Even more odd was that Dana was annoyed when Dovi apparently thwarted her cleaning efforts. Just as she finished washing the kitchen floor, Dovi crumbled up some cookies. I was sitting on the floor, waist deep in books I was cleaning for Pesach, fielding a phone crisis (Chaim was at OT and the volunteer to bring him back home hadn't shown and I was trying to find a substitute), when Dana came over and began complaining about Dovi. "Missis, you need to control your children better!" I looked at her, stunned, and explained to her that Dovi had autism and sensory issues and I couldn't control his need to crumble food. She waved it all away. "There is nothing wrong with your son. He is so smart. Look! He's doing it on purpose." What? Had I stepped into some bad movie? What was going on here? "Dana - why do you think you are working here? You're not my free cleaning lady! Because of Dovi, I need you to help me. Dovi does not know what he is doing." I explained to her that he couldn't talk - she thought he did, because he babbles - and that he's going for therapy and we hope he'll improve. "Therapy toilet. Therapy garbage. Only Mommy talking good." I bit my tongue; this woman obviously had no clue what autism was, and the agency had apparently dropped the ball and not explained her job to her. I was mystified.

The honeymoon lasted for all of two weeks. One Friday, I was half asleep (I nap Friday mornings) and though I heard the downstairs bell ring. I climbed out of bed, dizzy and disoriented, and it took me a while to ring the buzzer. I waited, and waited - but Dana didn't show up. Thankfully the house was pretty clean, but I was puzzled what was going on. I called and called her all day, but there was no answer. Hoping it was just a fluke, I puzzled about it all Shabbos. Motzei Shabbos I finally reached her and asked her what was going on. "Missis! I was so embarrassed! I rang and rang your bell for fifteen minutes and you didn't open!" Baloney... but oh well. I apologized to her and asked her if she was coming on Sunday, as usual. "No, Missis. I don't need this job. I shlep on the train, I make $9 an hour, and then I'm so embarrassed, standing there and you no open door? No thank you."


What a strange, strange bird. How does one quit their job because no one opened the door? Was she for real?

I wouldn't miss her. But I needed help desperately! I had sent away my Sunday cleaning help - and it was before Pesach!

I managed somehow on Sunday. On Monday, I finally reached the agency. Ophelia, my contact, apologized profusely and promised they would find someone else for me.

Something terrible happened that Monday. I hurt my finger terribly. I stumbled over the threshold of my porch and hit my finger on the steel porch door. I was in so much pain I could barely breathe. I cried in shock; not enough that I was severely behind with my Pesach cleaning, was without an aide for Dovi / help in the house, and now I injured my finger?

My finger was in a splint for a while; after Pesach I went to a doctor and was diagnosed with a torn metacarpophalangeal tendon.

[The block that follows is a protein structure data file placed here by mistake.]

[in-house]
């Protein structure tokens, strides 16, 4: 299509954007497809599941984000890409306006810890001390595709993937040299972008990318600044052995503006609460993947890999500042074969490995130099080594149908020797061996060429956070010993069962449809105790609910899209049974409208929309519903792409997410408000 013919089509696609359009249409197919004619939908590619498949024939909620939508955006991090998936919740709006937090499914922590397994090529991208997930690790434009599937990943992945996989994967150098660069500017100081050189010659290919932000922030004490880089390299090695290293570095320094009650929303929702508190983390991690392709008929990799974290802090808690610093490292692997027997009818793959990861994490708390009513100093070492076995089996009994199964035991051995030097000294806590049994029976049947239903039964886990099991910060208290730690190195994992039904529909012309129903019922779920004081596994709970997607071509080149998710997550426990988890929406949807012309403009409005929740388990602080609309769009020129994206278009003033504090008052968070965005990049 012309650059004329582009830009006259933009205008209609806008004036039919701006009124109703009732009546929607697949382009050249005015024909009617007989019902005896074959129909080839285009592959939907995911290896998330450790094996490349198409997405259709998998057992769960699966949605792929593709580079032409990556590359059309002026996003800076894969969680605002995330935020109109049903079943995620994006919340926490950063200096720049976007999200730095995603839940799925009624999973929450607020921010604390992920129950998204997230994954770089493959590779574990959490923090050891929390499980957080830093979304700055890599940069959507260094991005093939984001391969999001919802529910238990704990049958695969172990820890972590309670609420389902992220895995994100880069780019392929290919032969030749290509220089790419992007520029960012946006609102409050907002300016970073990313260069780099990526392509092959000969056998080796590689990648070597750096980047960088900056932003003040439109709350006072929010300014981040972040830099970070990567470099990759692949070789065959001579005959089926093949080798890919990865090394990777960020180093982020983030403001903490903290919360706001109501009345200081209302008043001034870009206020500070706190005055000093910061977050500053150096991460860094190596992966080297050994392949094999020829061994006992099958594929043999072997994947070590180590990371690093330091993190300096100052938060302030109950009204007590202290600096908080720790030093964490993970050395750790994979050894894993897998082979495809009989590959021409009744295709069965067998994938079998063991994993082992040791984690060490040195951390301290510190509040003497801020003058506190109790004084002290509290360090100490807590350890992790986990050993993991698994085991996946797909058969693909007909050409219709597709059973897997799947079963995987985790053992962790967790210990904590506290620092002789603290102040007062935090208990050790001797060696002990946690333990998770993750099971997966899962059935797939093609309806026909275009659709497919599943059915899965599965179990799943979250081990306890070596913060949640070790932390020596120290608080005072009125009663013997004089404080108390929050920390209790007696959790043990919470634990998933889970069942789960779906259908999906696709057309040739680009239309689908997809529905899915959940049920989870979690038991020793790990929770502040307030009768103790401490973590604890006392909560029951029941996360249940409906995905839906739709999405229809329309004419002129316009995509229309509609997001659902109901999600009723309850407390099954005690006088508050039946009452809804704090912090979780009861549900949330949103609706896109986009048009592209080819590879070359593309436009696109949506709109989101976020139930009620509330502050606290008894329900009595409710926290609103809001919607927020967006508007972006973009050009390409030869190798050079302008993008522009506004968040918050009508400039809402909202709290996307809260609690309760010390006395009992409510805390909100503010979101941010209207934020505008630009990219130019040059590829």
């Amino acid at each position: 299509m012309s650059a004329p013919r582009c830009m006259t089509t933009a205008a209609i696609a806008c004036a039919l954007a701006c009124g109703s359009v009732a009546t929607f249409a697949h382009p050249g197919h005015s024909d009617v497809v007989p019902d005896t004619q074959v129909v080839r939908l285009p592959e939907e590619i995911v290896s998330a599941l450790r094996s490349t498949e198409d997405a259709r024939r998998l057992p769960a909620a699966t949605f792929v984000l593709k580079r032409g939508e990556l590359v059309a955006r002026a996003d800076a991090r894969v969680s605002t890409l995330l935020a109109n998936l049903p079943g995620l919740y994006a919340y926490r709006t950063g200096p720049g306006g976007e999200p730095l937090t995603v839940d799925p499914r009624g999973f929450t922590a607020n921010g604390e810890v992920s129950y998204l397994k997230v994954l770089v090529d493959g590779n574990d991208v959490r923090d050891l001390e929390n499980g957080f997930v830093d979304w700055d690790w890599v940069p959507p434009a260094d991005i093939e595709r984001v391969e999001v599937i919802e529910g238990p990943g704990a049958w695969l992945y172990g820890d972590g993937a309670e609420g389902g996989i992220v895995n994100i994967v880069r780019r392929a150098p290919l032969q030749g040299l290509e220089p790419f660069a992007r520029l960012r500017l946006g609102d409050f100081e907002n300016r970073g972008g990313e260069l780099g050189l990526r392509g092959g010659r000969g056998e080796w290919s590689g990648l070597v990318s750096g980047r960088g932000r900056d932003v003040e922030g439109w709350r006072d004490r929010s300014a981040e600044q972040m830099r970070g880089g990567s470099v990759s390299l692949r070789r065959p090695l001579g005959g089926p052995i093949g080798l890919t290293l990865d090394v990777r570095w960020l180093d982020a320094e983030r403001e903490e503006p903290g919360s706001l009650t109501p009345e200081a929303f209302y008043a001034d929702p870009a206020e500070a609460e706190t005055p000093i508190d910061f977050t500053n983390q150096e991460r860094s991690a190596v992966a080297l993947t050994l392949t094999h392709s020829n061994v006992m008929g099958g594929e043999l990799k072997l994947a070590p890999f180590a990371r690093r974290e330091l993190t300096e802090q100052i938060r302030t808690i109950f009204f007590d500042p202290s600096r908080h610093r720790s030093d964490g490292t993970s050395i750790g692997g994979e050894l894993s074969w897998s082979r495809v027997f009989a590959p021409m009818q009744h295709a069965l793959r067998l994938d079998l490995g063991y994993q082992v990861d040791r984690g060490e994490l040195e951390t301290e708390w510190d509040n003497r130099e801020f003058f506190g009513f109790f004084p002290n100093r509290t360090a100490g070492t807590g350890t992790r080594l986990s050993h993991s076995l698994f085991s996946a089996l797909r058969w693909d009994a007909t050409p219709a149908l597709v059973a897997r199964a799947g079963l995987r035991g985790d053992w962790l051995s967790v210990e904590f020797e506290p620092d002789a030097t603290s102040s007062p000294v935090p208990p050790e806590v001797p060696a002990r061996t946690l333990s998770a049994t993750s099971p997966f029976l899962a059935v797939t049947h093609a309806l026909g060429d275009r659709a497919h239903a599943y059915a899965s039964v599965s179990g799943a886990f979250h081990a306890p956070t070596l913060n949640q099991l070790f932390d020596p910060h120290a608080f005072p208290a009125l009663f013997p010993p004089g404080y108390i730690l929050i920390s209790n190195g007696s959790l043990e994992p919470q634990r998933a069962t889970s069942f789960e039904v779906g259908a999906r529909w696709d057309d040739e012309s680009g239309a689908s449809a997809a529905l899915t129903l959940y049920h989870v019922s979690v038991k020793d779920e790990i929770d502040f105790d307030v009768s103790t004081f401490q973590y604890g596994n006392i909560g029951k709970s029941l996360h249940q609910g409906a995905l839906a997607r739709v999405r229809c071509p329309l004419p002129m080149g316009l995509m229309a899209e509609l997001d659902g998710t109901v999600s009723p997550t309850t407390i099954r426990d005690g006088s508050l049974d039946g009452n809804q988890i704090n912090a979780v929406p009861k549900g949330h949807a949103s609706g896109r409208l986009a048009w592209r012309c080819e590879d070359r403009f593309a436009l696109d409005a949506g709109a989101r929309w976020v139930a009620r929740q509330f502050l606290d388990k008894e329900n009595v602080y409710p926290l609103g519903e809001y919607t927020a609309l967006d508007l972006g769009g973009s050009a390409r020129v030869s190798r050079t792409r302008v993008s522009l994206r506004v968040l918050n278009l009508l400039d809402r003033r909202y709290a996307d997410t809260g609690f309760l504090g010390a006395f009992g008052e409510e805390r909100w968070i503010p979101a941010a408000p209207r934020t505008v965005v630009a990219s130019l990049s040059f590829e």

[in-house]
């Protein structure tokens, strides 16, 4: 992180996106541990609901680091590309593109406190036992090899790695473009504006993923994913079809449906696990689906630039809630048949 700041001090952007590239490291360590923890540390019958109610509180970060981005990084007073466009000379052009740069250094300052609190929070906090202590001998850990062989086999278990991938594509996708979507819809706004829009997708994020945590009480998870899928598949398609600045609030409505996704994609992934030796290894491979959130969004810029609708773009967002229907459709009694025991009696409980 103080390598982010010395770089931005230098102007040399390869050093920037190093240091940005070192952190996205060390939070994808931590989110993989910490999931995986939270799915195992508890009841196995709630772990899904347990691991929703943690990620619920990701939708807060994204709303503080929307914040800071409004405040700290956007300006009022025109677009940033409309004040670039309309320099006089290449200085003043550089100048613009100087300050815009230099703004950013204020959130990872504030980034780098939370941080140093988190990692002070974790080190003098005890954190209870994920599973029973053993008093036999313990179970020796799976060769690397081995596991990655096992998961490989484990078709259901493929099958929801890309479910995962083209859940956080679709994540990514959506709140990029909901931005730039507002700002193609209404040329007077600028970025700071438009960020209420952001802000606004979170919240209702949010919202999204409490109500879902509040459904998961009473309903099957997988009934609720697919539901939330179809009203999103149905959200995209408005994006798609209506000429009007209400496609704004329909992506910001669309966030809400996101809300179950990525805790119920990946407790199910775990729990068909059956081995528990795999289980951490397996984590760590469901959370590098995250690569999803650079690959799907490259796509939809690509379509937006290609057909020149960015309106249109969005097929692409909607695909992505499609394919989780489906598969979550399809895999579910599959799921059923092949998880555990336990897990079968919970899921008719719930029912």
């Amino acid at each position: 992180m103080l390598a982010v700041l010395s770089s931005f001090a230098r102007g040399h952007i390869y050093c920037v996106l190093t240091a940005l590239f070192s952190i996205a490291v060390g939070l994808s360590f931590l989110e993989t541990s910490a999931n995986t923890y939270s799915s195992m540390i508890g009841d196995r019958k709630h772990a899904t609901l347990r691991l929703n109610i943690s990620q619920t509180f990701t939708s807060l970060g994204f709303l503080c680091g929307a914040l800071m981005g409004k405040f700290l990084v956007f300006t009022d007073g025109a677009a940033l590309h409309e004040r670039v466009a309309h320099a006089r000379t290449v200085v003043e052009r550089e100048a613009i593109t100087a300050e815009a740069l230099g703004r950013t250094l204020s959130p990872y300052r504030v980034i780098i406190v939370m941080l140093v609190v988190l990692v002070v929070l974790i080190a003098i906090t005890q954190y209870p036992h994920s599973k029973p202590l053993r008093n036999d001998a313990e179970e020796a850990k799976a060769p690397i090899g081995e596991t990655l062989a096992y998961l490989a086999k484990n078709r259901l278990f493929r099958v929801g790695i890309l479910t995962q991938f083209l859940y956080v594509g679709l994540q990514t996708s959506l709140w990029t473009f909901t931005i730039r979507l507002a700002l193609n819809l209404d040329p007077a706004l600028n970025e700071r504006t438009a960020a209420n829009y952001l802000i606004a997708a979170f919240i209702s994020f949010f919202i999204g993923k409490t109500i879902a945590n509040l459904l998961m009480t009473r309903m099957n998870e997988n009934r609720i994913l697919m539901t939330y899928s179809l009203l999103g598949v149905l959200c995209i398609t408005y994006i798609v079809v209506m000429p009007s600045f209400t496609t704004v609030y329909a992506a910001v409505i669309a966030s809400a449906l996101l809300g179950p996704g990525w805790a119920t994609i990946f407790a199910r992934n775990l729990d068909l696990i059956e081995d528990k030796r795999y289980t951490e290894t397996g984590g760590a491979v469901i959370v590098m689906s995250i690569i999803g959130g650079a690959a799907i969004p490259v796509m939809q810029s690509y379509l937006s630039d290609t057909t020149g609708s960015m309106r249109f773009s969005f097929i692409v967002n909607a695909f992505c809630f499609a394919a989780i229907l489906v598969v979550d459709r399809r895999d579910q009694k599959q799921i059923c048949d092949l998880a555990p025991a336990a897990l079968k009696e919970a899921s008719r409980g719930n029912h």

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I was worried that I wouldn't regain movement in that finger, but thank G-d, after many months of limited mobility in my pinky finger, it healed completely.

For some more comic relief, here is a funny list I compiled to show people when I was stopped with inevitable questions:


1. What’s that thing on your finger?
a. Latest fashion statement
b. Uncomfortable, shvitzy splint

2. What happened?
a. Nothing; I’m practicing 9-fingered typing
b. I tore a metacarpophalangeal ligament or tendon

3. Wow! How?
a. I injured it while bravely fighting off a burglar
b. I tripped over my own feet and banged it on a steel door

4. Whoa. where?
a. At The Museum of the Famous Clumsy Klutz
b. Um, on my porch

5. Yikes. When?
a. This morning.
b. 3 ½ weeks ago. Who has time to take care of such stuff before Pesach???

6. True. so Who bandaged it?
a. Hatzulah
b. Dr. Berlin

7. How long do you have to wear it?
a. As long as people stop me to ask VOOS IZ GESHANE?
b. 8 days

8. Does it hurt?
a. Nah, why would it? A torn tendon doesnt hurt.
b. Are you kidding??? Every time my hits something I scream like a baby.

9. Wow. How are you gonna type now?
a. I’ll hire trained monkeys for that.
b. it’s ctully hrd. i cnt type the letter . it’s not such n importnt letter nywy. 

10. Can you find some humor at least in this situation?
a. What, this quiz wasnt funny enough?
b. Of course. Were you in camp in 1993? I was the teacher of Bunk... זרת (pinky)


The next day, I got a temporary substitute aide for 2 days until a permanent person was found. Now let me ask you a multiple choice question:

11. Based on my track record of wacky, zany stories, do you think there is a mind-boggling story to tell about that temporary substitute aide?
a. Nah.
b. Hoo Boy. Just Wait.


  1. Wow, what a woman!

    I'm fairly positive you tore a ligament, not a tendon, based on your description :) Lucky for you- a tendon rupture is a lot more complicated.

  2. I am literally LOL. You're a funny lady. Looking forward to the next chapter in the saga of the HHA.

  3. I am so glad you decided to continue this blog.